Shallow cumulus clouds embedded in a deep regional haze: Results from Indian Ocean CARDEX experiment

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Monday, 3 February 2014: 5:00 PM
Room C207 (The Georgia World Congress Center )
Eric M. Wilcox, DRI, Reno, NV; and R. M. Thomas, P. S. Praveen, K. Pistone, F. Bender, Y. Feng, and V. Ramanathan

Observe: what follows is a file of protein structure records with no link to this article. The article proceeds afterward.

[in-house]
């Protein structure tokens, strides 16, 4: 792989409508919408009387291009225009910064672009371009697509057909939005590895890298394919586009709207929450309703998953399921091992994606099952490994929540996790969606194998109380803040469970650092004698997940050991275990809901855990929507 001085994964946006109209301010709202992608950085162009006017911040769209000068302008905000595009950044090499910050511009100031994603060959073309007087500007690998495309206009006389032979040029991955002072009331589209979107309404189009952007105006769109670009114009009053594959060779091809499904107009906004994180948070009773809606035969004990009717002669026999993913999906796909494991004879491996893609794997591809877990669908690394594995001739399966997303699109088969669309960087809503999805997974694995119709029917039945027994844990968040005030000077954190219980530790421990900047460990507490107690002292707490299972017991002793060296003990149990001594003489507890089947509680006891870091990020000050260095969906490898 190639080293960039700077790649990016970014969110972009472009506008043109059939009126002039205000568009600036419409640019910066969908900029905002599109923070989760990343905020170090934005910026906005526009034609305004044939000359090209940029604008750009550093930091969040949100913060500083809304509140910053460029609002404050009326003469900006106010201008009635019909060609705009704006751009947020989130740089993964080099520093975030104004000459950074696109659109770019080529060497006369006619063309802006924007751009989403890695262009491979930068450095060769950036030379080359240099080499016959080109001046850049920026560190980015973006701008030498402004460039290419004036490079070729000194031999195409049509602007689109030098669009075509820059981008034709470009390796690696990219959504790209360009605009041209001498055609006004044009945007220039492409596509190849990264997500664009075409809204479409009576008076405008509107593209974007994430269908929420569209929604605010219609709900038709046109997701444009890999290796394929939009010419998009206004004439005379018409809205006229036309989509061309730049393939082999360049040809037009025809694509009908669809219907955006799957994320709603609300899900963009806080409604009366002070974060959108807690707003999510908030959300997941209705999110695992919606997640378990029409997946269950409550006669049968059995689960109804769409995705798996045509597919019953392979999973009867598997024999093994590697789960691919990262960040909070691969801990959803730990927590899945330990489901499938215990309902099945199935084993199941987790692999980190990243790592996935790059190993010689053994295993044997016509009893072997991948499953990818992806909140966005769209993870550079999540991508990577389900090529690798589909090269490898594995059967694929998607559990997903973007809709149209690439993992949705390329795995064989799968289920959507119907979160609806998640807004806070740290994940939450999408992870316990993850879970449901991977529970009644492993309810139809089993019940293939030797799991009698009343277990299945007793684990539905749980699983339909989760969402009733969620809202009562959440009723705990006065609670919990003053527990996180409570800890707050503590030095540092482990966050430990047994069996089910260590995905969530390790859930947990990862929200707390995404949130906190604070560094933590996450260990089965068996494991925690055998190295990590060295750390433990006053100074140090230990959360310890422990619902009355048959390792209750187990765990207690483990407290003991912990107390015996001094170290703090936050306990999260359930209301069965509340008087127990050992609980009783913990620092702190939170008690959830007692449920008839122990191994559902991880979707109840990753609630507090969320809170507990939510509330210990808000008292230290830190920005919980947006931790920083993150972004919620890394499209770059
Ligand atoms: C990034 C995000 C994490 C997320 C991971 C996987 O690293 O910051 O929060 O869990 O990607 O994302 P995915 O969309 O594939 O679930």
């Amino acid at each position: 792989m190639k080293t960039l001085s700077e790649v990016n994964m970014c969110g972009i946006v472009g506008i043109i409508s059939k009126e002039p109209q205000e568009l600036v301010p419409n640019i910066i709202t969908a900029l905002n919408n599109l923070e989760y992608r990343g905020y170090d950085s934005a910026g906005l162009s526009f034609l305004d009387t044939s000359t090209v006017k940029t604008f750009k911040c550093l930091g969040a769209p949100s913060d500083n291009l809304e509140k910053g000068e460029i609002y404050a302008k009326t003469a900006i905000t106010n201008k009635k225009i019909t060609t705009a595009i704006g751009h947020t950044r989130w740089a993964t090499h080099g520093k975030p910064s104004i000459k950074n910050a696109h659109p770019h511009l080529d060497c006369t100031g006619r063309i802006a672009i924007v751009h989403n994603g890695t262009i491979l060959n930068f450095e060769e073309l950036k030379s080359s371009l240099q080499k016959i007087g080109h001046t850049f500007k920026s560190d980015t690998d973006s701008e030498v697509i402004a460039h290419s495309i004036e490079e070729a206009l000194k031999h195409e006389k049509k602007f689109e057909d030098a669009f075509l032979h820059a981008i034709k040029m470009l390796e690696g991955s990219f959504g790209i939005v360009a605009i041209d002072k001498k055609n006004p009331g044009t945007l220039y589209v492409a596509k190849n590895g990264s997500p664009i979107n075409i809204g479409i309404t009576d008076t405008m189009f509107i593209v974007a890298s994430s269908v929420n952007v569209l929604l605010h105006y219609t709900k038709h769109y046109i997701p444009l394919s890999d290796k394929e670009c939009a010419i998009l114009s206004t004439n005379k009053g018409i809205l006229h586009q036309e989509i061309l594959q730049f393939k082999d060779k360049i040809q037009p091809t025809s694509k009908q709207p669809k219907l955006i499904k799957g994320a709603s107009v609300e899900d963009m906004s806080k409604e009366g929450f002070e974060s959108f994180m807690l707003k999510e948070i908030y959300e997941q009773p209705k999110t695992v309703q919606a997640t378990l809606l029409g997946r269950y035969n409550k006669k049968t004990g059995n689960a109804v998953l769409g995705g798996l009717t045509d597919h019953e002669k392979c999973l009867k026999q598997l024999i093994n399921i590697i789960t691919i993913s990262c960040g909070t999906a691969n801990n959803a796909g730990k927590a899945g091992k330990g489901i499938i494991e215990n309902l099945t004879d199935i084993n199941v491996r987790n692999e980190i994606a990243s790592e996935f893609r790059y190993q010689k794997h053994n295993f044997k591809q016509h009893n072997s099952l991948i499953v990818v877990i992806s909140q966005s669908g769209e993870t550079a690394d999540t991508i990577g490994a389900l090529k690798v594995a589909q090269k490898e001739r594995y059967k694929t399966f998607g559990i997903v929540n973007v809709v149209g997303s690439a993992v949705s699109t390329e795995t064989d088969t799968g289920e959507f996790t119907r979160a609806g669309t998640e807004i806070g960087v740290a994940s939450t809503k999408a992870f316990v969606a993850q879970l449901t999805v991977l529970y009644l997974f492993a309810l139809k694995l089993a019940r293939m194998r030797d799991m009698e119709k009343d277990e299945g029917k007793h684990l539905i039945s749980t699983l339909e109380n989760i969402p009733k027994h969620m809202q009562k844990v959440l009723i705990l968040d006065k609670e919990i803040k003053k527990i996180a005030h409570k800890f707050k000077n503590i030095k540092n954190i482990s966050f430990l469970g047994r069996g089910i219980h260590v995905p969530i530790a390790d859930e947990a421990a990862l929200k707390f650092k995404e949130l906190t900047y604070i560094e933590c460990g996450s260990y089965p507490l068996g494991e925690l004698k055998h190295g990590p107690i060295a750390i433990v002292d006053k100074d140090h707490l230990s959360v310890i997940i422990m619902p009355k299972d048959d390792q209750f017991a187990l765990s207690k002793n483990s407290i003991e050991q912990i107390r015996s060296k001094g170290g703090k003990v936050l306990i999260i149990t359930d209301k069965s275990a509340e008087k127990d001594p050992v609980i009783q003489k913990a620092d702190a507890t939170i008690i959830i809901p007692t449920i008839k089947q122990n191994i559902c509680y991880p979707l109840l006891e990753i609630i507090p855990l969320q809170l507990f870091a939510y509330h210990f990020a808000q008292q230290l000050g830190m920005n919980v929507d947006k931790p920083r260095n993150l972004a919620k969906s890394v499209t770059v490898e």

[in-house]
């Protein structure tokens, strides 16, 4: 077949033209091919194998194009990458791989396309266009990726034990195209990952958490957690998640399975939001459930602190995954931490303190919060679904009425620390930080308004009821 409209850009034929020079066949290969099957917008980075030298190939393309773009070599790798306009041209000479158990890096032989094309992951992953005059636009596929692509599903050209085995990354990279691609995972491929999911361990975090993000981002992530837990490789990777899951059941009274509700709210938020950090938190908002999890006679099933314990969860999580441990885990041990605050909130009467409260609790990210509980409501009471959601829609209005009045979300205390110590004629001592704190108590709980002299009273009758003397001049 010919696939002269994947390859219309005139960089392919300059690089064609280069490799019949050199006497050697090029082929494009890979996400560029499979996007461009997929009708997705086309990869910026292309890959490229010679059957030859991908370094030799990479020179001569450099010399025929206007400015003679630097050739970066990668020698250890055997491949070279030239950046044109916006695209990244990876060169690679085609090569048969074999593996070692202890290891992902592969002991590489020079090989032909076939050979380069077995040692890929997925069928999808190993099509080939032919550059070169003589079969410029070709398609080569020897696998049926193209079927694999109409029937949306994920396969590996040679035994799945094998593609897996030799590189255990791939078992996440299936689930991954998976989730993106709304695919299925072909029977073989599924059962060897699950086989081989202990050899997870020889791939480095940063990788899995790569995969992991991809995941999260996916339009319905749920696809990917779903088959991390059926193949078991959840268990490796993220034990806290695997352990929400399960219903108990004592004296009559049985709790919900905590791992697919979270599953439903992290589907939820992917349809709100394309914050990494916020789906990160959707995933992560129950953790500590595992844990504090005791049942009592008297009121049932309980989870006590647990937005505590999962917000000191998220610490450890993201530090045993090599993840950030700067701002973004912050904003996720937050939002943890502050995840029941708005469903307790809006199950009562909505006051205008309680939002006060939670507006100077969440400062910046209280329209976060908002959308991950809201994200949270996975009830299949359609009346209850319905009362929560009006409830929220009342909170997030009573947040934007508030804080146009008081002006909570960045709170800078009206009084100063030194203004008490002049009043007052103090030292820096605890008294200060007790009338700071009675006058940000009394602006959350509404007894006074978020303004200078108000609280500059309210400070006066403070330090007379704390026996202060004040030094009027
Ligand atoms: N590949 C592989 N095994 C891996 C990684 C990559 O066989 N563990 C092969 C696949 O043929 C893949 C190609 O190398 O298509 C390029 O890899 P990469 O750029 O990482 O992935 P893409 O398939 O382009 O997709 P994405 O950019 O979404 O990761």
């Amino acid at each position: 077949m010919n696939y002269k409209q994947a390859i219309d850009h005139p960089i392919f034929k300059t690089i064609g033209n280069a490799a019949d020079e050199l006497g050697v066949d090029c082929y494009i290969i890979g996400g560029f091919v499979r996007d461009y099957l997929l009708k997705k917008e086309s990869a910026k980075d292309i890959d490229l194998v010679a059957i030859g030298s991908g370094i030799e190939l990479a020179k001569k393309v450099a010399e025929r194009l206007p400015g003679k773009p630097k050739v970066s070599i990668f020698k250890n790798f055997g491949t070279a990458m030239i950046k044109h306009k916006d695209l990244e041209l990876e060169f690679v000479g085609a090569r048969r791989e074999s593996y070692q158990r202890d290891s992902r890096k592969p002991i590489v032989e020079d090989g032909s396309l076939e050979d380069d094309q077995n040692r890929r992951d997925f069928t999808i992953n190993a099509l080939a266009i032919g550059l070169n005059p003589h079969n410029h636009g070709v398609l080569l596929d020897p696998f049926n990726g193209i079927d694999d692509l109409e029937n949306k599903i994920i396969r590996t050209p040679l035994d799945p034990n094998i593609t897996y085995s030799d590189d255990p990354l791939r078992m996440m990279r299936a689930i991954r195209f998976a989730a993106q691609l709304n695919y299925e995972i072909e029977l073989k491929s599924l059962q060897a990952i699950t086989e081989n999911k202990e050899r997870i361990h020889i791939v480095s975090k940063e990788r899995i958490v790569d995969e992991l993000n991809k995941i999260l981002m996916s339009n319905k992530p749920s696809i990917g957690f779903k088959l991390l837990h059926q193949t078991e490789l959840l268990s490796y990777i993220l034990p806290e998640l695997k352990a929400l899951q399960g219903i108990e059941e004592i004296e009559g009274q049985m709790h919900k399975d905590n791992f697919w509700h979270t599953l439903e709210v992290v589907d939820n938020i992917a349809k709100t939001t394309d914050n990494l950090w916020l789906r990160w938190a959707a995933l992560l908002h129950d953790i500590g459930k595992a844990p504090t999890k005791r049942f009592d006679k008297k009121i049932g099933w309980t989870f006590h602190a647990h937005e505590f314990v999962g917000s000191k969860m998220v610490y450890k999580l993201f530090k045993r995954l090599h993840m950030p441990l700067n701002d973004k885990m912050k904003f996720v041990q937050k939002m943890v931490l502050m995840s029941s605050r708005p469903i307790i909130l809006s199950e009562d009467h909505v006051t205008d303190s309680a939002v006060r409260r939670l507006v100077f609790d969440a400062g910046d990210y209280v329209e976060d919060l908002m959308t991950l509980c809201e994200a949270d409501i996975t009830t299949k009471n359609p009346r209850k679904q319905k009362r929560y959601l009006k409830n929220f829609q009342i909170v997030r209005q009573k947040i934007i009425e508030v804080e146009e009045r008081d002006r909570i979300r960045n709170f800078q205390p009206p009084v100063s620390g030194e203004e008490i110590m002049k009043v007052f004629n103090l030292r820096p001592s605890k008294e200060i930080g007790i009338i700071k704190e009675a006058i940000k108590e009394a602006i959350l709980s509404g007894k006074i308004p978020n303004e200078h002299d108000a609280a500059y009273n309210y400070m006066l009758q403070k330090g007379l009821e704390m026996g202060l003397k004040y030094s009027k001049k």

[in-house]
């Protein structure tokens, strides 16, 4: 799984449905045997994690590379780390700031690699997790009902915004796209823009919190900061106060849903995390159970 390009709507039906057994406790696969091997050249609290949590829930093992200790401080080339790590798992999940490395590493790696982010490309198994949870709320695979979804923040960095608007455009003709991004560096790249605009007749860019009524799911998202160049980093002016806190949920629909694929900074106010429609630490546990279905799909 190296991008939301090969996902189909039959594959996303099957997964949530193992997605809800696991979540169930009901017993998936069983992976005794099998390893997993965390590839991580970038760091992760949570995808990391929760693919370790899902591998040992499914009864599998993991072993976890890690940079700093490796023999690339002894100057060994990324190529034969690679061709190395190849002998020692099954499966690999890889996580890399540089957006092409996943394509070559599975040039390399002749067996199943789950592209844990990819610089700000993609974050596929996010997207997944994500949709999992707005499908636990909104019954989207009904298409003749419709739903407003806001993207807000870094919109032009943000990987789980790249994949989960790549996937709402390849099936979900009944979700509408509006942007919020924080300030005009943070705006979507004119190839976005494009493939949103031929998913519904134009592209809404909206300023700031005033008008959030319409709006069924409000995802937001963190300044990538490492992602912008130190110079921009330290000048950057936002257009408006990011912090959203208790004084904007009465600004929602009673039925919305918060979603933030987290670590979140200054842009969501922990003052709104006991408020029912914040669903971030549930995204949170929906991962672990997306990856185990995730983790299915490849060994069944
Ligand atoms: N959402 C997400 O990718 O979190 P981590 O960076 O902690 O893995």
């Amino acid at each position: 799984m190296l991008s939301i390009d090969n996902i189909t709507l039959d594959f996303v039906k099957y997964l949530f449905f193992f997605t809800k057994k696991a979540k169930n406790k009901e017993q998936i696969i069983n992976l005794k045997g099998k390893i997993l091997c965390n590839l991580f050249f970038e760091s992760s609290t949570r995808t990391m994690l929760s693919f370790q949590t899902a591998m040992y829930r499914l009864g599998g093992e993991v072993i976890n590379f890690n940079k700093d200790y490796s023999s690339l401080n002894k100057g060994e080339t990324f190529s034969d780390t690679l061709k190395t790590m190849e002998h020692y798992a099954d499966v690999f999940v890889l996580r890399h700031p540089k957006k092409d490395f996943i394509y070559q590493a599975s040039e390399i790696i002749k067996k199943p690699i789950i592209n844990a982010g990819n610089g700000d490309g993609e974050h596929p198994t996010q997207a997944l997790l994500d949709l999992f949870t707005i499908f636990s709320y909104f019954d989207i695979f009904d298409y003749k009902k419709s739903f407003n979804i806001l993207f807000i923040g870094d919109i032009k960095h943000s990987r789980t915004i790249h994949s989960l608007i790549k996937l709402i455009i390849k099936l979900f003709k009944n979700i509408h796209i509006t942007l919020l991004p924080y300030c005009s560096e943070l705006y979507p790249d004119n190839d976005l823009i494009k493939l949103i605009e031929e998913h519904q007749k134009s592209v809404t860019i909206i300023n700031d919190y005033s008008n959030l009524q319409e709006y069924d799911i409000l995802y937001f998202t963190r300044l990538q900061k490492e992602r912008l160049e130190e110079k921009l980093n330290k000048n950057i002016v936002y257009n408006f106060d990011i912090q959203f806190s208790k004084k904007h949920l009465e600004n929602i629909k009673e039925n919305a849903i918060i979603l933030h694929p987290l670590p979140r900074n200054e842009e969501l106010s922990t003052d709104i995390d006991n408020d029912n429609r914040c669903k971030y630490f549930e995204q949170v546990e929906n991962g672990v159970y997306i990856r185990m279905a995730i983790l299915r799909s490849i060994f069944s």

During the winter monsoon, shallow cumulus clouds over the North Indian Ocean are embedded within a deep regional haze described as an atmospheric brown cloud. While the trade-cu clouds are largely confined to the marine boundary layer, the sooty brown cloud extends from the boundary layer to as high as 3 km; well above the tops of the cumulus. The boundary layer pollution is persistent and limits drizzle in the cumulus over a period of greater than a month at the Maldives Climate Observatory located at Hanimaadhoo Island. The elevated haze from 1 to 3 km altitude is episodic and strongly modulated by synoptic variability in the 700 hPa flow. The elevated plume enhances heating above the marine boundary layer through daytime absorption of sunlight by the haze particles. The interplay between the microphysical modification of clouds by boundary layer pollution and the episodic elevated heating by the atmospheric brown cloud are explored in in-situ observations from UAVs and surface remote sensing during the CARDEX field campaign of winter 2012 and supported by multi-year analysis of satellite remote sensing observations. These observations document the variability in pollution at the surface and above the marine boundary layer and the effects of pollution on the microphysics of the trade-cu clouds, the depth of the marine boundary layer, the liquid water path of trade-cu clouds, and the profile of turbulent moisture flux through the boundary layer. The consequences of these effects for the radiative forcing of regional climate will be discussed.